Yokosuka, Tomoko; Goto, Hiroaki; Fujii, Hisaki; Naruto, Takuya; Takeuchi, Masanobu; Tanoshima, Reo; Kato, Hiromi; Yanagimachi, Masakatsu; Kajiwara, Ryosuke; Yokota, Shumpei

    2013-12-01

    The purpose of the study is to establish a simple and relatively inexpensive flow cytometric chemosensitivity assay (FCCA) for leukemia to distinguish leukemic blasts from normal leukocytes in clinical samples. We first examined whether the FCCA with the mitochondrial membrane depolarization sensor, 5, 50, 6, 60-tetrachloro-1, 10, 3, 30 tetraethyl benzimidazolo carbocyanine iodide (JC-1), could detect drug-induced apoptosis as the conventional FCCA by annexin V/7-AAD detection did and whether it was applicable in the clinical samples. Second, we compared the results of the FCCA for prednisolone (PSL) with clinical PSL response in 18 acute lymphoblastic leukemia (ALL) patients to evaluate the reliability of the JC-1 FCCA. Finally, we performed the JC-1 FCCA for bortezomib (Bor) in 25 ALL or 11 acute myeloid leukemia (AML) samples as the example of the clinical application of the FCCA. In ALL cells, the results of the JC-1 FCCA for nine anticancer drugs were well correlated with those of the conventional FCCA using anti-annexin V antibody (P < 0.001). In the clinical samples from 18 children with ALL, the results of the JC-1 FCCA for PSL were significantly correlated with the clinical PSL response (P = 0.005). In ALL samples, the sensitivity for Bor was found to be significantly correlated with the sensitivity for PSL (P = 0.005). In AML samples, the Bor sensitivity was strongly correlated with the cytarabine sensitivity (P = 0.0003). This study showed the reliability of a relatively simple and the FCCA using JC-1, and the possibility for the further clinical application.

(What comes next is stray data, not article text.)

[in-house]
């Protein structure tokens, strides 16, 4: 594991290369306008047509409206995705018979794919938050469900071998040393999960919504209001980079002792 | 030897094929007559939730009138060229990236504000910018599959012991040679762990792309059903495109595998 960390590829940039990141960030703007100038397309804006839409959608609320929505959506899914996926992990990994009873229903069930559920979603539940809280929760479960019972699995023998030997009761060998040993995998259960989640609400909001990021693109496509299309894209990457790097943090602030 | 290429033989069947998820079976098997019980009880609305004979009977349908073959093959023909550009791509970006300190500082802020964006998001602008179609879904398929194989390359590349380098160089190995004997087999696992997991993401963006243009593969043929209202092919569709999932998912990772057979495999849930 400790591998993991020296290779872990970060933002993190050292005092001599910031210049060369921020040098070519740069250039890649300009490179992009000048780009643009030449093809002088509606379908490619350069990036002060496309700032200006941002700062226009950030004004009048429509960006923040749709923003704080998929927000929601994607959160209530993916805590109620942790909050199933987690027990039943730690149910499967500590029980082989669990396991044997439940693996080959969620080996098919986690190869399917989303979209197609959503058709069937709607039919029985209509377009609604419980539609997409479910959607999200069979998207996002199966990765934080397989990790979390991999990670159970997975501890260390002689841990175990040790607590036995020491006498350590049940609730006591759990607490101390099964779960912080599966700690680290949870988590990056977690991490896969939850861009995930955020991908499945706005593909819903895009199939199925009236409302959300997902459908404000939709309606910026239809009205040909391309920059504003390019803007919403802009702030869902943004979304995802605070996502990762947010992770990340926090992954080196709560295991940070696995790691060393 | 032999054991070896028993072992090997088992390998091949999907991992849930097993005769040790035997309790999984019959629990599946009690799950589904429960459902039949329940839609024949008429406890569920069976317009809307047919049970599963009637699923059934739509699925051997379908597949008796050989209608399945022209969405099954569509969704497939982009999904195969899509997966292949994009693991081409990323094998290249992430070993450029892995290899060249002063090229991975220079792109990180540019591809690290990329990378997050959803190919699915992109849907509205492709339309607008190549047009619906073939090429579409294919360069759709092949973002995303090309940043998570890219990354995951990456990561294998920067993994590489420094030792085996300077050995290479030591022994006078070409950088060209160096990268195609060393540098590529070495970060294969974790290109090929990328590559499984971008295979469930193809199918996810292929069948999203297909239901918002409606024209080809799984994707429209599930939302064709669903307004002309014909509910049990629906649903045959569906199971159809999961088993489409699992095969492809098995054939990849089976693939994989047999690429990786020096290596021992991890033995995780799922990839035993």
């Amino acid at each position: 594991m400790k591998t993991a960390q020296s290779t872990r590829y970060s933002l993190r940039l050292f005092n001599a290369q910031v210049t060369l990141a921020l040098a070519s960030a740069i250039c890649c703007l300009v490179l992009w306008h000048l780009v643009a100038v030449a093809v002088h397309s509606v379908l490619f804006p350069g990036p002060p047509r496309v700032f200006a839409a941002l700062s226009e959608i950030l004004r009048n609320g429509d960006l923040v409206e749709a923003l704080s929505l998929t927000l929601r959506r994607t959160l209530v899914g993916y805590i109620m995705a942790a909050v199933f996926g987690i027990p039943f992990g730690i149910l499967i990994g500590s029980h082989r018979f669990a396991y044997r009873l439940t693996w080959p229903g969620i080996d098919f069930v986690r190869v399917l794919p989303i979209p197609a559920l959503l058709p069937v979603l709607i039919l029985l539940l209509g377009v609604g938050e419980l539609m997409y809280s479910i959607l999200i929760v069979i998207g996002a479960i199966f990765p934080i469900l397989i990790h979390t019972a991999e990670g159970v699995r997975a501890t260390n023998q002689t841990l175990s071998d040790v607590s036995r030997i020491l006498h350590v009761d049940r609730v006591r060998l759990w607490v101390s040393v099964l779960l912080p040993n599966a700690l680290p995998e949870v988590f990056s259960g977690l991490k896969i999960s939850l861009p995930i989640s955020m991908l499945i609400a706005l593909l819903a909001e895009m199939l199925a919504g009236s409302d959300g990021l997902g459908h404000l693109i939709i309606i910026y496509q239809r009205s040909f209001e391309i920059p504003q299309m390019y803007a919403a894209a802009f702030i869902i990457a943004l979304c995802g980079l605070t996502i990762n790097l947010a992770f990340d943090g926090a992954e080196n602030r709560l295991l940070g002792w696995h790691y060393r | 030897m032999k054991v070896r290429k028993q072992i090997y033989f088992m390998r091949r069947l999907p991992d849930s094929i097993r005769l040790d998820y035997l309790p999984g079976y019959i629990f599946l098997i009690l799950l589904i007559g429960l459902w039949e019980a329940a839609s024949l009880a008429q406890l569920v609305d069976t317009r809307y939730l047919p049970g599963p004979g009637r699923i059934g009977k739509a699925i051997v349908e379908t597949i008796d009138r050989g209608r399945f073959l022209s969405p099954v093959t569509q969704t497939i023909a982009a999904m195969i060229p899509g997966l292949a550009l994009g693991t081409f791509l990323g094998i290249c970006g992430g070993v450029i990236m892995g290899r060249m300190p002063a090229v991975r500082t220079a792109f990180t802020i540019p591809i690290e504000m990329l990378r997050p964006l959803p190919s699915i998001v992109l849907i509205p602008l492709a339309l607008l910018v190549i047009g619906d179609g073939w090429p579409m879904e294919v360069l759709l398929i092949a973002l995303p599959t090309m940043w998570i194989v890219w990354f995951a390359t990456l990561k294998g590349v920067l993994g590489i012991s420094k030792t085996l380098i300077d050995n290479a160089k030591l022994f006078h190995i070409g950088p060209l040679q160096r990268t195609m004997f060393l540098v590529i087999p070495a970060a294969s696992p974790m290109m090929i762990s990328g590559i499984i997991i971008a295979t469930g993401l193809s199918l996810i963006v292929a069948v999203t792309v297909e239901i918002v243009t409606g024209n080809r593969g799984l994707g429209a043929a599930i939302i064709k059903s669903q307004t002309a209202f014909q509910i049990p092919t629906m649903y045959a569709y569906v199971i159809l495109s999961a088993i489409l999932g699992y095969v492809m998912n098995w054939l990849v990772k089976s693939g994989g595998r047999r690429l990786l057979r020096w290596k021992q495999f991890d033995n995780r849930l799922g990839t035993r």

4. Differences Between a Single- and a Double-Folding Nucleus-^{9}Be Optical Potential

    Science.gov (United States)

    Bonaccorso, A.; Carstoiu, F.; Charity, R. J.; Kumar, R.; Salvioni, G.

    2016-05-01